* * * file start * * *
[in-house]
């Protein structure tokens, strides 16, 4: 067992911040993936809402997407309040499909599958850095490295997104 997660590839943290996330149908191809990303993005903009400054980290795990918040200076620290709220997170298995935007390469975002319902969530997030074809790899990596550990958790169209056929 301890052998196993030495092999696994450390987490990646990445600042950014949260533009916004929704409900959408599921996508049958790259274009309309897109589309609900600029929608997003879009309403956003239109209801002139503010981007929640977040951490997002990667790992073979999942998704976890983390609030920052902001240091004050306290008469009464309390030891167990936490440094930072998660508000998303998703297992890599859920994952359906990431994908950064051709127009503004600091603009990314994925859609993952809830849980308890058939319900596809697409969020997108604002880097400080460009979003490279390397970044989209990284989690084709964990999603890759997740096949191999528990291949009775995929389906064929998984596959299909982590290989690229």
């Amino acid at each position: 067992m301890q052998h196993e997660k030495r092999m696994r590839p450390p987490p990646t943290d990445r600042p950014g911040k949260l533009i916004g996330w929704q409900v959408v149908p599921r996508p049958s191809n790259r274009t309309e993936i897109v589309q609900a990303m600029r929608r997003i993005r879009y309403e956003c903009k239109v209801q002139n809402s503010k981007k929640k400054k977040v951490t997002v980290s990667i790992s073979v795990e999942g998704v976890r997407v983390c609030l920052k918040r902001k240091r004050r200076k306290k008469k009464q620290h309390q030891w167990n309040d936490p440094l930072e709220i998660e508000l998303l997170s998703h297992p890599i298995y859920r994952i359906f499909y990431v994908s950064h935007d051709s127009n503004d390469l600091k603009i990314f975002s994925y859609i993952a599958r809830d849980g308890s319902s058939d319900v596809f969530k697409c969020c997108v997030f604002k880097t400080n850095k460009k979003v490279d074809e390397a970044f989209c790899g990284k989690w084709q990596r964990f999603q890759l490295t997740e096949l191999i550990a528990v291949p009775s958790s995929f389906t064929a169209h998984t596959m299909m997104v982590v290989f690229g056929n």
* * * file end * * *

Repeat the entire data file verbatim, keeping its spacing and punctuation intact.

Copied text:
[in-house]
């Protein structure tokens, strides 16, 4: 067992911040993936809402997407309040499909599958850095490295997104 997660590839943290996330149908191809990303993005903009400054980290795990918040200076620290709220997170298995935007390469975002319902969530997030074809790899990596550990958790169209056929 301890052998196993030495092999696994450390987490990646990445600042950014949260533009916004929704409900959408599921996508049958790259274009309309897109589309609900600029929608997003879009309403956003239109209801002139503010981007929640977040951490997002990667790992073979999942998704976890983390609030920052902001240091004050306290008469009464309390030891167990936490440094930072998660508000998303998703297992890599859920994952359906990431994908950064051709127009503004600091603009990314994925859609993952809830849980308890058939319900596809697409969020997108604002880097400080460009979003490279390397970044989209990284989690084709964990999603890759997740096949191999528990291949009775995929389906064929998984596959299909982590290989690229």
């Amino acid at each position: 067992m301890q052998h196993e997660k030495r092999m696994r590839p450390p987490p990646t943290d990445r600042p950014g911040k949260l533009i916004g996330w929704q409900v959408v149908p599921r996508p049958s191809n790259r274009t309309e993936i897109v589309q609900a990303m600029r929608r997003i993005r879009y309403e956003c903009k239109v209801q002139n809402s503010k981007k929640k400054k977040v951490t997002v980290s990667i790992s073979v795990e999942g998704v976890r997407v983390c609030l920052k918040r902001k240091r004050r200076k306290k008469k009464q620290h309390q030891w167990n309040d936490p440094l930072e709220i998660e508000l998303l997170s998703h297992p890599i298995y859920r994952i359906f499909y990431v994908s950064h935007d051709s127009n503004d390469l600091k603009i990314f975002s994925y859609i993952a599958r809830d849980g308890s319902s058939d319900v596809f969530k697409c969020c997108v997030f604002k880097t400080n850095k460009k979003v490279d074809e390397a970044f989209c790899g990284k989690w084709q990596r964990f999603q890759l490295t997740e096949l191999i550990a528990v291949p009775s958790s995929f389906t064929a169209h998984t596959m299909m997104v982590v290989f690229g056929n």